The Queen’s Gambit: A chess story that’s not about the moves but the motives
Breaking record streaming figures, galvanising a resurgence in the popularity of chess and putting leading star Anya Taylor-Joy in the spotlight, Netflix mini-series The Queen’s Gambit became one of the most talked-about shows of 2020. The production, adapted from the acclaimed 1983 novel of the same name by Walter Tevis, chronicles the rise of Kentucky teen Beth Harmon (Taylor-Joy) from orphan to grandmaster. Learning the game in the dingy orphanage basement under the tutelage of the janitor (Bill Camp), Harmon’s innate talent sees her accelerate through the ranks of the chess world, battling addiction, alcoholism and sexism on her way.
The Queen’s Gambit shares much of the same DNA as your classic underdog story, thrusting viewers as outsiders into the world of the ancient sport through the eyes of its protagonist, who is also a newcomer to this way of life. But the great thing about this show is that there’s no need to know anything about the game to understand it. Despite all the technical talk about strategies that dominate the drama, the play itself is never really the focus.
During the numerous matches that act as the climactic points of many episodes, it’s rare that the camera follows the action on the board. Rather, our attention is fixed on the reactions to the spectators and – more importantly – the faces of Harmon and her opponent. We don’t need to understand the implications of what a certain manoeuvre means because everything we need to know about the power and weight of each move is written on Beth’s face.
And then there’s the lead herself, who demonstrates just as much of an innate understanding of her character as of chess. An actor who has already given outstanding performances in Split and The Witch, the young star once again deploys her impressive range and screen presence, conveying complex emotion through just her facial expressions. Taylor-Joy’s performance alone is enough of a reason to binge her latest drama, but it’s in the character itself that the fascination of this series lies.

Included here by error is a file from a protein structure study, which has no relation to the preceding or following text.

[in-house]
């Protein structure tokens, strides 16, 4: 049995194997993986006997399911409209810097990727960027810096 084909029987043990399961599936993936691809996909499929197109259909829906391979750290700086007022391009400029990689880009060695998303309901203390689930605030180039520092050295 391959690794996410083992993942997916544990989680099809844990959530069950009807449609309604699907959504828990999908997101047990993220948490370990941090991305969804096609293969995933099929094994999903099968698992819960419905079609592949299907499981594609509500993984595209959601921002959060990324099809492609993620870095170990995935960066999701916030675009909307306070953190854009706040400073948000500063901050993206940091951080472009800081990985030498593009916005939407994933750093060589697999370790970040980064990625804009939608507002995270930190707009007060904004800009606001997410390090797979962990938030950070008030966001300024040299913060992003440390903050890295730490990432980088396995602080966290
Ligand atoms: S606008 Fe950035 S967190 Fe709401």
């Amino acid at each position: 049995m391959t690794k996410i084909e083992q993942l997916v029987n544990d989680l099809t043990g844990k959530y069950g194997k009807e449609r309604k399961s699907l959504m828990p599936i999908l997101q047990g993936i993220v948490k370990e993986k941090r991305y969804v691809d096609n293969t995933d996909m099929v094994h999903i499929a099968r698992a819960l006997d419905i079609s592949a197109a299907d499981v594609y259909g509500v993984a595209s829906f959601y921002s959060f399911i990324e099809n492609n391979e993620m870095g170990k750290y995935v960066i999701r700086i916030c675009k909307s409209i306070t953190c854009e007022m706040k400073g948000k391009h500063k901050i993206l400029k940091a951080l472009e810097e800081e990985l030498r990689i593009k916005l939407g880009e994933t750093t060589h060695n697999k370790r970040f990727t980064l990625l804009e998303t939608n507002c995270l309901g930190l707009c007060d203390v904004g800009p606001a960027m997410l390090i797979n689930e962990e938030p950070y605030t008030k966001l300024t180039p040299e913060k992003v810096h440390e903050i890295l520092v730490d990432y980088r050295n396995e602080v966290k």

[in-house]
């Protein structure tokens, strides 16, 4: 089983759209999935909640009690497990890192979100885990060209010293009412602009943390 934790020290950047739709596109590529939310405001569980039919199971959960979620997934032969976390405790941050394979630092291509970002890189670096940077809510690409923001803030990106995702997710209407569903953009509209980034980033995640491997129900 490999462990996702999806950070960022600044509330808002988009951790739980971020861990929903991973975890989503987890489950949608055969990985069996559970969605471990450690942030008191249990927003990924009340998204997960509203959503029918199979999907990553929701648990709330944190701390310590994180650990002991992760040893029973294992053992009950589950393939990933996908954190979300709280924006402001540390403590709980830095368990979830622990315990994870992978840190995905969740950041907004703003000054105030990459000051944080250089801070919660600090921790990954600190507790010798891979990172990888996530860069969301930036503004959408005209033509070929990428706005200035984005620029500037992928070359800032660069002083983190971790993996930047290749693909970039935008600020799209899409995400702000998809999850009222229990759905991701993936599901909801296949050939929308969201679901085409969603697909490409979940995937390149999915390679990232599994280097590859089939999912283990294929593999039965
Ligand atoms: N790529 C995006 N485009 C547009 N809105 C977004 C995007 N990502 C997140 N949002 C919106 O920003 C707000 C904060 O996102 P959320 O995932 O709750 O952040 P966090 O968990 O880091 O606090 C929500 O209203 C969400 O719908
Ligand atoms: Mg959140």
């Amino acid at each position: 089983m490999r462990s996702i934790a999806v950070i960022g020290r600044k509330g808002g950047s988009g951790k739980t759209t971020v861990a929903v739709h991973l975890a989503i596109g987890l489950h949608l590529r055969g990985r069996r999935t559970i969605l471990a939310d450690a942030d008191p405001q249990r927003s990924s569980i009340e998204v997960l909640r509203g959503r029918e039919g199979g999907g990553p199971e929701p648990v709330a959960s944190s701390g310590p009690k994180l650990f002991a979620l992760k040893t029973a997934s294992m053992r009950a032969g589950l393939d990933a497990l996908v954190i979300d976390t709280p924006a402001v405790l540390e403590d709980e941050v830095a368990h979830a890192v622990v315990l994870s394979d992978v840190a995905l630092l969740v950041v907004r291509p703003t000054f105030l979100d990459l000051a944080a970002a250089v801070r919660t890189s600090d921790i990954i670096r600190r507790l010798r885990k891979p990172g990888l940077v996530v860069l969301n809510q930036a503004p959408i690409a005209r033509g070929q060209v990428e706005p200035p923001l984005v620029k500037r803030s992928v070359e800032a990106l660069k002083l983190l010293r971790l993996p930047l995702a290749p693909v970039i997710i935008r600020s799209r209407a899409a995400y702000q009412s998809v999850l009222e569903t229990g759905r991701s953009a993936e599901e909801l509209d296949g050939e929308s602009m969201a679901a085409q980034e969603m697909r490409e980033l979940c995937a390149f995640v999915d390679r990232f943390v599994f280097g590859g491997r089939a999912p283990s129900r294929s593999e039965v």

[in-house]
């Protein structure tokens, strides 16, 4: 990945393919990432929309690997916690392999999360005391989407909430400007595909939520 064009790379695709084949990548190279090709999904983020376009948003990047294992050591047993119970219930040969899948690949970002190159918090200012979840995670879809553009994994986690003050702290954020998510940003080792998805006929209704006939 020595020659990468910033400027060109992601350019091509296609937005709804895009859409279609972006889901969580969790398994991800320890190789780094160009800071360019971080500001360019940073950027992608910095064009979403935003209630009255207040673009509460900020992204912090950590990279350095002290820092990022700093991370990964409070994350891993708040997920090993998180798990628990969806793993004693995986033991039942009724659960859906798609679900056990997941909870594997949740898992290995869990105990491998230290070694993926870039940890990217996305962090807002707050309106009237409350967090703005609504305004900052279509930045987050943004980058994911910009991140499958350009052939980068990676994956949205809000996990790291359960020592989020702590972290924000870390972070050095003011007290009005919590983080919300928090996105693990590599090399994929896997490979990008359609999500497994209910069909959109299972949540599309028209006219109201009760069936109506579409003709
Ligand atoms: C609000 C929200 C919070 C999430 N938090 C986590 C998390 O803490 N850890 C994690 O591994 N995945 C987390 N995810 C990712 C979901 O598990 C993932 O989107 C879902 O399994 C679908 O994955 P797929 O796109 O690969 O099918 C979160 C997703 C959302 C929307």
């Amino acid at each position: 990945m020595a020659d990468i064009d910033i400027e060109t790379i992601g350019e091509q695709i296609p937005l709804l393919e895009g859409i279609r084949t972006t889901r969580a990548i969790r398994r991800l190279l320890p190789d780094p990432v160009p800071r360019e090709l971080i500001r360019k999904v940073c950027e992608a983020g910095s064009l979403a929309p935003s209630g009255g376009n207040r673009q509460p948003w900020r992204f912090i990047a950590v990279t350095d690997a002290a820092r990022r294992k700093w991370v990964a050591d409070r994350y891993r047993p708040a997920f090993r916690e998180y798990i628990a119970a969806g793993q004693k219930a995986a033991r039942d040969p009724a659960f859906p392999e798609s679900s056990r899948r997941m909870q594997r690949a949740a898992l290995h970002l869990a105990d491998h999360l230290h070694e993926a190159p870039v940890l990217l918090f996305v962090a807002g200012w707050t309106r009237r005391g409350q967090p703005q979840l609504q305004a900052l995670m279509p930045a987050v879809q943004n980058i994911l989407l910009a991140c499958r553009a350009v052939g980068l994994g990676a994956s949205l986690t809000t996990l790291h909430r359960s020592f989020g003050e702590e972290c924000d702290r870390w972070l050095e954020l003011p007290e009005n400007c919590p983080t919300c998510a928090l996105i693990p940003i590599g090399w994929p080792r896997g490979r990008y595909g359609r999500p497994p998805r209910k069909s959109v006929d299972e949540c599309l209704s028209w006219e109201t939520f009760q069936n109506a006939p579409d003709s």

A child prodigy who rises to celebrity status, Beth is astoundingly good at what she does. The laws of the underdog formula dictate that she’ll make it to the top to face her main adversary in her toughest battle yet; and while this is the main trajectory of the protagonist’s journey, her main rival isn’t an unbeatable grandmaster, it’s herself. Driven by her addiction to winning as much as tranquillisers, she is her own antagonist. As she sends herself into a spiral of self-destruction, Beth’s journey is as much to do with overcoming her own demons as it is about conquering the chessboard. Consequently, the illusion of her being the archetypal underdog do-gooder is smashed the same instant she drops the large jar of sedatives she steals at the orphanage.
Up there with some of the best-written characters in recent memory, Harmon is just as flawed as she is brilliant. She has the natural talent to win, but her obsessions, frustration and self-doubt frequently get in her way. When she takes her seat at the table it’s not how she’s able to win that pushes the narrative, but how she reacts to each outcome.
Chess may be the central subject of this spectacular Netflix series, but make no mistake in thinking that The Queen’s Gambit is solely about this game of strategy. It’s about so much more.
The Queen’s Gambit is available on Netflix now.
Watch the trailer for The Queen’s Gambit here: